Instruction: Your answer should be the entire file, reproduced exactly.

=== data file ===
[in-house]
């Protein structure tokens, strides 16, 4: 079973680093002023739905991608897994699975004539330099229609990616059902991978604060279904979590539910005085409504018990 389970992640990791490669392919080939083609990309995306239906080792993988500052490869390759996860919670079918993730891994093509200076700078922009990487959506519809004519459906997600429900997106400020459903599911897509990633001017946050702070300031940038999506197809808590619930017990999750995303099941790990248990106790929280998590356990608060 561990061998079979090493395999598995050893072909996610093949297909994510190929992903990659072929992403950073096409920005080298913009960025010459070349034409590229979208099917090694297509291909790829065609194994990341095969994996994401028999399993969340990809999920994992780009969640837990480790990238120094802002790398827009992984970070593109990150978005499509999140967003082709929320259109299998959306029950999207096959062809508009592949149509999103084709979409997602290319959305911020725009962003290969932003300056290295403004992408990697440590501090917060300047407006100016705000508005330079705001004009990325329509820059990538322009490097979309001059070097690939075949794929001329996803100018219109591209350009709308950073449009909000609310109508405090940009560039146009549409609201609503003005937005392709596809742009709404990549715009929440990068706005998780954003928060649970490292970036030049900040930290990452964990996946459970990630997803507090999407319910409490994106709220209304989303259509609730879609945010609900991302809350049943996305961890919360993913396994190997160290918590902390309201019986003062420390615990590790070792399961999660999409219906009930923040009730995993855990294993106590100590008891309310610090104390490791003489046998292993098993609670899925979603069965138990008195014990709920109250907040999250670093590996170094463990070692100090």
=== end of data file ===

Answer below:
[in-house]
């Protein structure tokens, strides 16, 4: 079973680093002023739905991608897994699975004539330099229609990616059902991978604060279904979590539910005085409504018990 389970992640990791490669392919080939083609990309995306239906080792993988500052490869390759996860919670079918993730891994093509200076700078922009990487959506519809004519459906997600429900997106400020459903599911897509990633001017946050702070300031940038999506197809808590619930017990999750995303099941790990248990106790929280998590356990608060 561990061998079979090493395999598995050893072909996610093949297909994510190929992903990659072929992403950073096409920005080298913009960025010459070349034409590229979208099917090694297509291909790829065609194994990341095969994996994401028999399993969340990809999920994992780009969640837990480790990238120094802002790398827009992984970070593109990150978005499509999140967003082709929320259109299998959306029950999207096959062809508009592949149509999103084709979409997602290319959305911020725009962003290969932003300056290295403004992408990697440590501090917060300047407006100016705000508005330079705001004009990325329509820059990538322009490097979309001059070097690939075949794929001329996803100018219109591209350009709308950073449009909000609310109508405090940009560039146009549409609201609503003005937005392709596809742009709404990549715009929440990068706005998780954003928060649970490292970036030049900040930290990452964990996946459970990630997803507090999407319910409490994106709220209304989303259509609730879609945010609900991302809350049943996305961890919360993913396994190997160290918590902390309201019986003062420390615990590790070792399961999660999409219906009930923040009730995993855990294993106590100590008891309310610090104390490791003489046998292993098993609670899925979603069965138990008195014990709920109250907040999250670093590996170094463990070692100090």